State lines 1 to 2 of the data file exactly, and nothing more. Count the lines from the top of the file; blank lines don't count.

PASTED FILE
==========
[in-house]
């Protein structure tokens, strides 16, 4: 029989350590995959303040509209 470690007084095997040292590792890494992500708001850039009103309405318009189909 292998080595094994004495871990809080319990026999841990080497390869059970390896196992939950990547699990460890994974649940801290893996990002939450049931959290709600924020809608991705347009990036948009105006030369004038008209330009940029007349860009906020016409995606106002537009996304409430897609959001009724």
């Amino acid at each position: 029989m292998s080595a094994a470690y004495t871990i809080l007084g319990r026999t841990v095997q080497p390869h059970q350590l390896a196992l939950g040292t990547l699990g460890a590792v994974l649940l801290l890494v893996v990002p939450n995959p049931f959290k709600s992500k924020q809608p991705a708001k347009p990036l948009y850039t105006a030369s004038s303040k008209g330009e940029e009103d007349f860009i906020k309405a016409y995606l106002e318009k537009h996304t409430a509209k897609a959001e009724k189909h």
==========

[in-house]
């Protein structure tokens, strides 16, 4: 029989350590995959303040509209 470690007084095997040292590792890494992500708001850039009103309405318009189909 292998080595094994004495871990809080319990026999841990080497390869059970390896196992939950990547699990460890994974649940801290893996990002939450049931959290709600924020809608991705347009990036948009105006030369004038008209330009940029007349860009906020016409995606106002537009996304409430897609959001009724």